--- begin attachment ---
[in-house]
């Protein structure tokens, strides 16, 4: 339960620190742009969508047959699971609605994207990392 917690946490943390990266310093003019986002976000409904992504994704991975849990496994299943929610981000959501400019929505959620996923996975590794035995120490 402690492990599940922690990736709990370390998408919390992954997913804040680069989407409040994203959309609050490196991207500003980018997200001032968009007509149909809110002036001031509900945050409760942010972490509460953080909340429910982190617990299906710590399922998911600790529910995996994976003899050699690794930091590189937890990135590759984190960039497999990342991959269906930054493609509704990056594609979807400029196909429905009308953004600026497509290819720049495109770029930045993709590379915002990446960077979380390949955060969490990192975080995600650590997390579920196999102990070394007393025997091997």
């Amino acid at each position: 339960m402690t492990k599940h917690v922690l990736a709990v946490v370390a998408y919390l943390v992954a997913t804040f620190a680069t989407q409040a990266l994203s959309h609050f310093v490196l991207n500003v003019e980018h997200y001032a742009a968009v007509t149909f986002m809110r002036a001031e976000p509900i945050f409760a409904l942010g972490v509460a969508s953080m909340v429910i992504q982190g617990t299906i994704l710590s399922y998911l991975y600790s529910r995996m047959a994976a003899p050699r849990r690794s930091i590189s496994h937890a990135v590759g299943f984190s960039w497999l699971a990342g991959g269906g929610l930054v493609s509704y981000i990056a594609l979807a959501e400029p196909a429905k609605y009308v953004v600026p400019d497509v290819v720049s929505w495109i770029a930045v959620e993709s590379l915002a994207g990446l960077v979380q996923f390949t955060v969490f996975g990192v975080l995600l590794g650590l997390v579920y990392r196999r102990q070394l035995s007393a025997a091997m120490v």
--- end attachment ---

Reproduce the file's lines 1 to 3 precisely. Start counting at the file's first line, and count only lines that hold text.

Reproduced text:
[in-house]
């Protein structure tokens, strides 16, 4: 339960620190742009969508047959699971609605994207990392 917690946490943390990266310093003019986002976000409904992504994704991975849990496994299943929610981000959501400019929505959620996923996975590794035995120490 402690492990599940922690990736709990370390998408919390992954997913804040680069989407409040994203959309609050490196991207500003980018997200001032968009007509149909809110002036001031509900945050409760942010972490509460953080909340429910982190617990299906710590399922998911600790529910995996994976003899050699690794930091590189937890990135590759984190960039497999990342991959269906930054493609509704990056594609979807400029196909429905009308953004600026497509290819720049495109770029930045993709590379915002990446960077979380390949955060969490990192975080995600650590997390579920196999102990070394007393025997091997």
């Amino acid at each position: 339960m402690t492990k599940h917690v922690l990736a709990v946490v370390a998408y919390l943390v992954a997913t804040f620190a680069t989407q409040a990266l994203s959309h609050f310093v490196l991207n500003v003019e980018h997200y001032a742009a968009v007509t149909f986002m809110r002036a001031e976000p509900i945050f409760a409904l942010g972490v509460a969508s953080m909340v429910i992504q982190g617990t299906i994704l710590s399922y998911l991975y600790s529910r995996m047959a994976a003899p050699r849990r690794s930091i590189s496994h937890a990135v590759g299943f984190s960039w497999l699971a990342g991959g269906g929610l930054v493609s509704y981000i990056a594609l979807a959501e400029p196909a429905k609605y009308v953004v600026p400019d497509v290819v720049s929505w495109i770029a930045v959620e993709s590379l915002a994207g990446l960077v979380q996923f390949t955060v969490f996975g990192v975080l995600l590794g650590l997390v579920y990392r196999r102990q070394l035995s007393a025997a091997m120490v």